One of the keys to averting disaster, he believed, was improving high school geography education. He wrote an article for a Chicago newspaper in the 1960s, noting that most high school students didn't know which countries bordered Vietnam; his sister interviewed his own children and discovered "that among those ignorant children were his own," his son William said.

Dr. White chaired the American Friends Service Committee from 1963 to 1969. He was a member of the National Academy of Sciences and received the National Geographic Society's Hubbard Medal, the 1987 Tyler Prize for Environmental Achievement and the Association of American Geographers' Lifetime Achievement Award, among many others. He was a member of the American Academy of Arts and Sciences, the Russian Academy of Sciences and the Cosmos Club.

His first wife, Anne Elizabeth Underwood White, died in 1989.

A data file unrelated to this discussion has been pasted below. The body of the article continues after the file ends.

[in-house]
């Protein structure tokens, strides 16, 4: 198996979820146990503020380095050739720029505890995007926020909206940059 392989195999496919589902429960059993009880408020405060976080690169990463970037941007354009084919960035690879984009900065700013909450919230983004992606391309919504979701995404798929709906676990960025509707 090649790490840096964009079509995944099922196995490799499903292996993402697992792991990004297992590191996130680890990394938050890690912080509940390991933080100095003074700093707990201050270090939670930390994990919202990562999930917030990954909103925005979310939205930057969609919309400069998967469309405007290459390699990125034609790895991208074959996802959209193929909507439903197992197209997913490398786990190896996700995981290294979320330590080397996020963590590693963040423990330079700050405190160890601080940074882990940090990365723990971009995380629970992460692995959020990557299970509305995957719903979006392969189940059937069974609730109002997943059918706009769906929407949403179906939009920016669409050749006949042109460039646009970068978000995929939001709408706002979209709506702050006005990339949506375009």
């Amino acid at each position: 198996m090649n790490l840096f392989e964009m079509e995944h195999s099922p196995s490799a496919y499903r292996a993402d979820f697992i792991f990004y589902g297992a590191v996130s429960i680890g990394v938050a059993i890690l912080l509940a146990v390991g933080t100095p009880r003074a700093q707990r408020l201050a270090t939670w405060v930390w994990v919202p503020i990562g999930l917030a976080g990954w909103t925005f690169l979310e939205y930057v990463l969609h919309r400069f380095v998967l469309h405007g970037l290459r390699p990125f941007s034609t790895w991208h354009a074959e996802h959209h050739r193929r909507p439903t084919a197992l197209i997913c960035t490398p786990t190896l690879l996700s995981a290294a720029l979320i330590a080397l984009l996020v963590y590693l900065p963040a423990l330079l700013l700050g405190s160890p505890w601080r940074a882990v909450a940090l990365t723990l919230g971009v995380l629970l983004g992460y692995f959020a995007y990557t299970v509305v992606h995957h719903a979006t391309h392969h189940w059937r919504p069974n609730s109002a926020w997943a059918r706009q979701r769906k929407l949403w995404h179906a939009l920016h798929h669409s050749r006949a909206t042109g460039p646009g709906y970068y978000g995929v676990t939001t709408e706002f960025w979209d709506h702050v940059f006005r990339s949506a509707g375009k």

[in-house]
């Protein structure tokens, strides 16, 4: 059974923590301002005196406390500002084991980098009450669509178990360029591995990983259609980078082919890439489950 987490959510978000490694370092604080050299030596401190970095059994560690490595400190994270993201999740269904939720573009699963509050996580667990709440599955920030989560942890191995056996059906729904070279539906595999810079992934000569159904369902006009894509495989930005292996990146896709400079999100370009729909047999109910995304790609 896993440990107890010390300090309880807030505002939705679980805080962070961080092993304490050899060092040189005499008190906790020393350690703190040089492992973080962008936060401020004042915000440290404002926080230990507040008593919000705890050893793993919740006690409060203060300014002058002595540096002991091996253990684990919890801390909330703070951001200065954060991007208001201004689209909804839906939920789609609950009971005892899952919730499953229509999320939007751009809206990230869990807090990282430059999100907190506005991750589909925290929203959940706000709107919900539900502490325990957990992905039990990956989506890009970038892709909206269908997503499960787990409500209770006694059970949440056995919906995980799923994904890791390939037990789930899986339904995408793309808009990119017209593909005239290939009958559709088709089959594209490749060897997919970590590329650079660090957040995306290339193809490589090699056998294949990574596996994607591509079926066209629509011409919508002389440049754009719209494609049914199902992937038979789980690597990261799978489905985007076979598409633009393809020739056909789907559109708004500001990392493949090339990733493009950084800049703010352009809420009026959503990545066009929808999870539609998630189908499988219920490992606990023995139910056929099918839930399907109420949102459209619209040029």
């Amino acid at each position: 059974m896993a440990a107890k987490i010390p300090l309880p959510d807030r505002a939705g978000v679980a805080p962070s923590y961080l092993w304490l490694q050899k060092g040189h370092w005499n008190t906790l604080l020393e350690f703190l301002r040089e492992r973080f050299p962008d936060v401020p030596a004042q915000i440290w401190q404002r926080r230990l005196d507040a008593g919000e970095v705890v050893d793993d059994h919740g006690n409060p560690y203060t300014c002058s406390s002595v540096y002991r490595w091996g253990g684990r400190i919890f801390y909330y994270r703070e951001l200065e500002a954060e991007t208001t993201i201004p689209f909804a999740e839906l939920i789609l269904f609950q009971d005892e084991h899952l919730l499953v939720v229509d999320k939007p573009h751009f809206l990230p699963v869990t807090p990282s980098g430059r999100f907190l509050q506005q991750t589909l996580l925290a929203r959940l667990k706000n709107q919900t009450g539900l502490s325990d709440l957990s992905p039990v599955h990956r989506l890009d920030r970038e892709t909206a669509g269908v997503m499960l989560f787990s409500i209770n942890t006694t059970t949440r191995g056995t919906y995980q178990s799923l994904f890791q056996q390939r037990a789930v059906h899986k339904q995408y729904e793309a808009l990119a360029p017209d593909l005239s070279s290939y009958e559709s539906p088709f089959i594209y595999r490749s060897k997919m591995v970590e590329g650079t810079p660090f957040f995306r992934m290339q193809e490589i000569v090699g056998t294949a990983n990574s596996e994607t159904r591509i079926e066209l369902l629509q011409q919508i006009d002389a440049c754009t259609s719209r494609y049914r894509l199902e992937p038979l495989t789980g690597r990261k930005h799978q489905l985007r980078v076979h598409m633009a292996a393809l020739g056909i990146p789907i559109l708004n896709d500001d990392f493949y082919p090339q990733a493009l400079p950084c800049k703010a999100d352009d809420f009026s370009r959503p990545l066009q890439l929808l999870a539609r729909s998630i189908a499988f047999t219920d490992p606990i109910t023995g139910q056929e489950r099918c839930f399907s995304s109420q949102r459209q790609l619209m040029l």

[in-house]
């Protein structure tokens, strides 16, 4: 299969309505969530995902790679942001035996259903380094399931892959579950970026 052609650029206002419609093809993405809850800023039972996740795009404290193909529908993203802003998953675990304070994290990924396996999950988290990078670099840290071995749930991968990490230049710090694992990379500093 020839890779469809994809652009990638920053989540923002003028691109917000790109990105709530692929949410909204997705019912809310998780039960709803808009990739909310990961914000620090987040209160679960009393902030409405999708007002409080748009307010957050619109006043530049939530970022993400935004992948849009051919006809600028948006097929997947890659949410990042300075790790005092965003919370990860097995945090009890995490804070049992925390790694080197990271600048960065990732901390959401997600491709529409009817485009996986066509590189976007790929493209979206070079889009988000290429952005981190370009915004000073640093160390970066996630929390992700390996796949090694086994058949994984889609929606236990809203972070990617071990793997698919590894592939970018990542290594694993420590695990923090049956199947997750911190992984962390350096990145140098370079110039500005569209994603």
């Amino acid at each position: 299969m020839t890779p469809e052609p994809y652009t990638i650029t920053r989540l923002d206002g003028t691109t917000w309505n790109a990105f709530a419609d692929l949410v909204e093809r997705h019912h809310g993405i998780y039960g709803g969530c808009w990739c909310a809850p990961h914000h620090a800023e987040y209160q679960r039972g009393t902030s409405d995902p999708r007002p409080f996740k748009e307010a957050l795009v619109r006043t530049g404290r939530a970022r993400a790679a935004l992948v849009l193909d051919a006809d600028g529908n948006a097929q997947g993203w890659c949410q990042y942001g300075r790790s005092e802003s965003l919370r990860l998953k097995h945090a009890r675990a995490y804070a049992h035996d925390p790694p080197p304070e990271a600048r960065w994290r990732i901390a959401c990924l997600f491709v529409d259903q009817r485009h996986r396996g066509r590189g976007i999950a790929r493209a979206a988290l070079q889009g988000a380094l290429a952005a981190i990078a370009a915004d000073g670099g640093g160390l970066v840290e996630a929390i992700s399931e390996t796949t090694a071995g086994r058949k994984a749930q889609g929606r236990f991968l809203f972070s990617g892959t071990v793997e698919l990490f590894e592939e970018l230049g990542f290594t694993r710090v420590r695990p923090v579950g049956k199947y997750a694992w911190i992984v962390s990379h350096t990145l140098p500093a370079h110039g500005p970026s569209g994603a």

In addition to his son William of Ithaca, N.Y., survivors include his wife of three years, Claire Sheridan of Boulder; two other children, Mary White of Boulder and Frances Chapin of Edmonds, Wash.; two stepchildren, Monika Profitt of Seattle and Daniel Profitt of Boulder; and four grandchildren.

"While watching the German occupation of France, I became convinced that man can no more conquer or preserve a civilization by war than he can conquer nature solely by engineering force," Dr. White told broadcaster Edward R. Murrow for the radio program "This I Believe" in 1951.

"I found that an occupying army or a concentration camp can repress men's basic beliefs but cannot change them. The good life, like the balance of all the complex elements of a river valley, is founded upon friendly adjustment. . . . It embraces confidence in fellowship, tolerance in outlook, humility in service and a constant search for the truth."